Plum and Orange Mincemeat
3 lb (1350g) plums
2 large oranges
8 oz (225g) sultanas
8 oz (225g) raisins
1 teaspoon cinnamon
1 teaspoon mixed spice
1½ lb (680g) granulated sugar
2 tablespoons brandy
Wash, stone and finely chop the plums and place in a non-metallic bowl. Grate the rind off the oranges then peel the orange and chop the flesh. Add the dried fruit, spices, sugar and brandy to the bowl. Stir well, cover and refrigerate overnight. Tip the mix into a preserving pan and heat gentle, stirring to dissolve the sugar. Bring to the boil and simmer for about half an hour until thick. Pour into warmed jars and seal.
So on Friday morning I banished the vinegary chutney smells from the kitchen and replaced them with the delicious and altogether more pleasing aromas of Christmas. Later that day I picked and chopped other 7 pounds of plum but this time I decided not to ask my mother-in-law to help. I think she had had her fill for at least another year!
Friday afternoon we all went for a trip to the allotment and whilst mother-in-law sat in her deck chair and watched the girls playing I set about bringing in the harvest. More French beans, the first ripe sweetcorn, a fair amount of tomatoes and… another bagful of courgettes and cucumbers. Sigh! Sometimes I feel as if I have created a monster!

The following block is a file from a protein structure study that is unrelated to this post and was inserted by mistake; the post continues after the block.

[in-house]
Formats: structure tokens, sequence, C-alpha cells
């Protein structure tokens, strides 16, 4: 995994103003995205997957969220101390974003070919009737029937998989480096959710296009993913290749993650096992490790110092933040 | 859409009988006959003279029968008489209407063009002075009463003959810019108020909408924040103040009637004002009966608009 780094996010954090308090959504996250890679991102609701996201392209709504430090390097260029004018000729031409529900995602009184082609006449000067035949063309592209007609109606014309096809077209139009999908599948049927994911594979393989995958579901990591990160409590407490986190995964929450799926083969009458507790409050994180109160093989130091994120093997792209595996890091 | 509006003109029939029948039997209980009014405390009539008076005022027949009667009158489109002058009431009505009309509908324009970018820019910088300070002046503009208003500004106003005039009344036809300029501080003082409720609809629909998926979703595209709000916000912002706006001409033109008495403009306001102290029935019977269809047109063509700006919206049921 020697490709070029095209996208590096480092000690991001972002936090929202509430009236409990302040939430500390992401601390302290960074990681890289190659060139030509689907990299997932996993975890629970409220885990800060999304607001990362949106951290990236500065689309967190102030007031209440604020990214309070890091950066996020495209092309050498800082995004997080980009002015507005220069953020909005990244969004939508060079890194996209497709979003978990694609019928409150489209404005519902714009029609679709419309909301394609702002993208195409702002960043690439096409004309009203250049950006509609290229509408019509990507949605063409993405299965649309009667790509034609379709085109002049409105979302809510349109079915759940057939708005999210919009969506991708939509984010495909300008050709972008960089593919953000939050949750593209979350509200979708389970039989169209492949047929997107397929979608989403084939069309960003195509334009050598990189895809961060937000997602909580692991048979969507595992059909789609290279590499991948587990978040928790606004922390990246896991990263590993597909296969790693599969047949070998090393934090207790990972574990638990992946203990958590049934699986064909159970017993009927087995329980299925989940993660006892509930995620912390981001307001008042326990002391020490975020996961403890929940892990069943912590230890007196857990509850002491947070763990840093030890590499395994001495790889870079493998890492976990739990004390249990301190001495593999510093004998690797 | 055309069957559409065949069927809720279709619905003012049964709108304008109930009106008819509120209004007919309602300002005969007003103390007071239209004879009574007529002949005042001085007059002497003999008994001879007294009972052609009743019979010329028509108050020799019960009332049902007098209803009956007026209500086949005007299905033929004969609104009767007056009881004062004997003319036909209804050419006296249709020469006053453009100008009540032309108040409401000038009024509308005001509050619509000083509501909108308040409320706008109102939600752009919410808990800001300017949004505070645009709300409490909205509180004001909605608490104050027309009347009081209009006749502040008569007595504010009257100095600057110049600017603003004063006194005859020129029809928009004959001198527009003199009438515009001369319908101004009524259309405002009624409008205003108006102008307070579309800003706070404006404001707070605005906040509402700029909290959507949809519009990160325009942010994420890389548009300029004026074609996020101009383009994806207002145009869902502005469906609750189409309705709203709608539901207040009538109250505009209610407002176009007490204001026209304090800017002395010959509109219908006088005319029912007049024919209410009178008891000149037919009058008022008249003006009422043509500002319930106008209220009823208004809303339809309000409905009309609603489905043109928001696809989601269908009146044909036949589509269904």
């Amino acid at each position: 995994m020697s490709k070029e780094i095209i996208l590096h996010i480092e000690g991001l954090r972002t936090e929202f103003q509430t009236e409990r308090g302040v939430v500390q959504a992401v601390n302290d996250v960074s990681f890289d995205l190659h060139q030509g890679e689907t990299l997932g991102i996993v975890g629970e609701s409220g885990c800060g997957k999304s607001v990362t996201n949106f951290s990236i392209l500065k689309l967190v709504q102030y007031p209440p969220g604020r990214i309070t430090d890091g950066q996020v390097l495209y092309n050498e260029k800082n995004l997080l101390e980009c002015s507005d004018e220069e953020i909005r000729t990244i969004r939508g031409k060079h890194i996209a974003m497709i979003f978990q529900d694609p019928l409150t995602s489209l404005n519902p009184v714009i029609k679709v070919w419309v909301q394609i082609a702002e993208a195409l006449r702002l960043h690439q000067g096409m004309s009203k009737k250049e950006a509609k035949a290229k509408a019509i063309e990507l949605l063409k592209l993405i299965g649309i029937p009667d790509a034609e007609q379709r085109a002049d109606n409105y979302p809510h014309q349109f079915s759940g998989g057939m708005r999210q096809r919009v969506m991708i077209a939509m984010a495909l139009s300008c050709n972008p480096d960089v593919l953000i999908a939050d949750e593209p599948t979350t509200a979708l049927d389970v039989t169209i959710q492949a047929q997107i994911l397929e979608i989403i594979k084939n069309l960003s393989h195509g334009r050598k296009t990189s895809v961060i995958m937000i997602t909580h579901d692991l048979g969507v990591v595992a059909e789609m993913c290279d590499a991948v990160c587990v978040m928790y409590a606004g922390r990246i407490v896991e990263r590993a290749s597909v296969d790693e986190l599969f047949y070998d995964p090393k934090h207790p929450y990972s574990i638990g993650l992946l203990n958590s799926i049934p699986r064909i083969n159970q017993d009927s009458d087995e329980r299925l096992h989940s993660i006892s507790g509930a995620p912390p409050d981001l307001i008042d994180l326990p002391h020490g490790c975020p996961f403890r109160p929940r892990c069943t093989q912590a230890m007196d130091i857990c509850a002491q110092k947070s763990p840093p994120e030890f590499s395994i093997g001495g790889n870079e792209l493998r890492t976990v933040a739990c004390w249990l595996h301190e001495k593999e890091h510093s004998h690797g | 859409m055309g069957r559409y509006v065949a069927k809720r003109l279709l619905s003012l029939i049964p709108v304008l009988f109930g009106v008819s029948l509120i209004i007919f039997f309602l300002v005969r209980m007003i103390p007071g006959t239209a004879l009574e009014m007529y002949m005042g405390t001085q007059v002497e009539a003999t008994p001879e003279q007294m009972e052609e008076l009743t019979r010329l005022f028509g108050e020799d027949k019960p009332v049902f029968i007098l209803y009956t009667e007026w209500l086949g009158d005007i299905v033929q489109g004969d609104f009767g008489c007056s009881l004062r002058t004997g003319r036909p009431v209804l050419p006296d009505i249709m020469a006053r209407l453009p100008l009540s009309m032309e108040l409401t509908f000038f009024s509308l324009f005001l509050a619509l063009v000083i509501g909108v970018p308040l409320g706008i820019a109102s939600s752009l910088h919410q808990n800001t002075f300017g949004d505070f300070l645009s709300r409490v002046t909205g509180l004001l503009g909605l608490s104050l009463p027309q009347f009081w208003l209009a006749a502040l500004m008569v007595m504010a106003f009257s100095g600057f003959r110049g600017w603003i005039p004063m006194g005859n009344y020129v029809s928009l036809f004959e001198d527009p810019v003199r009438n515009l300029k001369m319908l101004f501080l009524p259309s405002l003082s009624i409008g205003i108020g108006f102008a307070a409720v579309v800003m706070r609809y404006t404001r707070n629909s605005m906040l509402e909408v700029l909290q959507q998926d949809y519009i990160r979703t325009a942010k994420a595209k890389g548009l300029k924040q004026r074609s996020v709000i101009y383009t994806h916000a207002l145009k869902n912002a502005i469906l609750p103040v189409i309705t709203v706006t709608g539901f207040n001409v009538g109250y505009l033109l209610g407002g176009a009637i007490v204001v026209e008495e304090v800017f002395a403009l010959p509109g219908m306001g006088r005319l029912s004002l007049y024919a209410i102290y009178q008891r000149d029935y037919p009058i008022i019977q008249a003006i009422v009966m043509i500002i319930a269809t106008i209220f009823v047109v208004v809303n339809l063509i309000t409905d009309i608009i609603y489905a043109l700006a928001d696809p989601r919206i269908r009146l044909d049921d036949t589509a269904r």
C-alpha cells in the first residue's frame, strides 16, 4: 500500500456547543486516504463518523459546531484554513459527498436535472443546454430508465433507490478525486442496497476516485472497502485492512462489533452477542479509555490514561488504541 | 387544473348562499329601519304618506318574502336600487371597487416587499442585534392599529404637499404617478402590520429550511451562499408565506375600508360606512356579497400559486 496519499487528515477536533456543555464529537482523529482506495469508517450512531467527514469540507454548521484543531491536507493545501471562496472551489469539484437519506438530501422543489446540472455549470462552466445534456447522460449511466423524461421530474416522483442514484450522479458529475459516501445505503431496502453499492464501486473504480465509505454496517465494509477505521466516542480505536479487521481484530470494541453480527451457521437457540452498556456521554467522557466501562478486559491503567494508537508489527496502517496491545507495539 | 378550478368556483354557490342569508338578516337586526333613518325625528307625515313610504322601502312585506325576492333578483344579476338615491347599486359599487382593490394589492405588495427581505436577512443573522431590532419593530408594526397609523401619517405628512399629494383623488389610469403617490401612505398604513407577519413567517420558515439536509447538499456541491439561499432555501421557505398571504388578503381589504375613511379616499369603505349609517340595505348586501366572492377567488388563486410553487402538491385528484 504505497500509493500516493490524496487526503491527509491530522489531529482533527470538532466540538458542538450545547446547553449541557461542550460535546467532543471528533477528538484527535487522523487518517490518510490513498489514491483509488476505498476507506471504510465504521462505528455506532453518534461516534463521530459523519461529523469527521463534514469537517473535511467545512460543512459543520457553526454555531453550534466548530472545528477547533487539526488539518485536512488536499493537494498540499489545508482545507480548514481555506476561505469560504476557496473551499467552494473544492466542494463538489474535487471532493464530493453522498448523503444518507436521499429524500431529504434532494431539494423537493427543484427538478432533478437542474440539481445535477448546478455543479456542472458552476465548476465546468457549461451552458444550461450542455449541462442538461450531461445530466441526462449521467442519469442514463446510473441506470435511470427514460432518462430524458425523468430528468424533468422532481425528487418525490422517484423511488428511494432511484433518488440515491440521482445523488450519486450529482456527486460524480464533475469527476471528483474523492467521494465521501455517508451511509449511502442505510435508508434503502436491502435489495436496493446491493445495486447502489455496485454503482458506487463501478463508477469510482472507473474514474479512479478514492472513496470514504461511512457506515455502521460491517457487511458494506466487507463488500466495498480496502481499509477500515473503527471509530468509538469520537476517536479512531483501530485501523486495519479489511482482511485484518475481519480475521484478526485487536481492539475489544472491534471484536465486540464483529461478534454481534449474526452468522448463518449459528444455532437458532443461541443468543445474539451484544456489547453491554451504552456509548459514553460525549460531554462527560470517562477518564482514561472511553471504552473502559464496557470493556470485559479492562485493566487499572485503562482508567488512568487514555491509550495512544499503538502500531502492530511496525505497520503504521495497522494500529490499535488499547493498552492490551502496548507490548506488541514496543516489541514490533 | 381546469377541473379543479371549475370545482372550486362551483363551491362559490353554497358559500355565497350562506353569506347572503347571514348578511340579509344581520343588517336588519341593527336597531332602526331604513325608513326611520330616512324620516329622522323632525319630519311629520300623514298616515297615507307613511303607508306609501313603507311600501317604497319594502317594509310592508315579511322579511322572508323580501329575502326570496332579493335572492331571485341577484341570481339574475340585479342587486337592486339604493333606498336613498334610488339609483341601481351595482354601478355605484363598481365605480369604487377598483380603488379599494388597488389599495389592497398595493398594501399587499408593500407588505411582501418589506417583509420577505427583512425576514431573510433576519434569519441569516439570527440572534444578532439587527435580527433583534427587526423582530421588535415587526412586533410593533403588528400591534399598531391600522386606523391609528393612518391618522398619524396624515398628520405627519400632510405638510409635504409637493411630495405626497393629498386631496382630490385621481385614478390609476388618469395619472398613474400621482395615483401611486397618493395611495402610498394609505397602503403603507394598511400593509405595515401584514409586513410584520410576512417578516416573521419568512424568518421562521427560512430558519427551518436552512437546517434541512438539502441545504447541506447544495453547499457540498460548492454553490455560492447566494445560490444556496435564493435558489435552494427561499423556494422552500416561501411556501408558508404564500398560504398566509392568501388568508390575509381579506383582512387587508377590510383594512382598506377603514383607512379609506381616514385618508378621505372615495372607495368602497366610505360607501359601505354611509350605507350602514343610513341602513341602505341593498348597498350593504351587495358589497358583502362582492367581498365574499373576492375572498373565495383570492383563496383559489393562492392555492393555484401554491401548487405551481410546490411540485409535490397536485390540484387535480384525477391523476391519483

We ate the sweetcorn for dinner… yum yum! I packed the beans and smallest courgettes to take on holiday with us and froze the tomatoes. I laid the courgettes and cucumbers in open boxes and placed them under a shelter in the back garden. I used to try to wrap all the surplus courgettes and cucumbers up in plastic bags and keep them in the fridge but I simply don’t have the fridge space for them all. I have since discovered that leaving them out in the air like this causes them to develop a harder skin but they keep well – unless they are damaged, where instead they quickly turn into a bag of goo!
Saturday morning whilst Steve loaded the suitcases into the car I walked round to the allotment to water the tomatoes and to empty the kitchen compost bin. A fellow allotment plot holder came up to show me a sweetcorn cob – completely eaten down to the hard core as thoroughly as a human would have done. He wondered if it had been birds or mice but he had never seen anything like it. All his sweetcorn had gone the same way. I said I thought only badgers did that but we’ve never had badgers before. I returned home and told Steve. He agreed it must be badgers and now we are wondering if any of our sweetcorn will still be standing in a week’s time when we return from holiday. I imagine there will be plenty of courgettes and cucumbers to harvest though!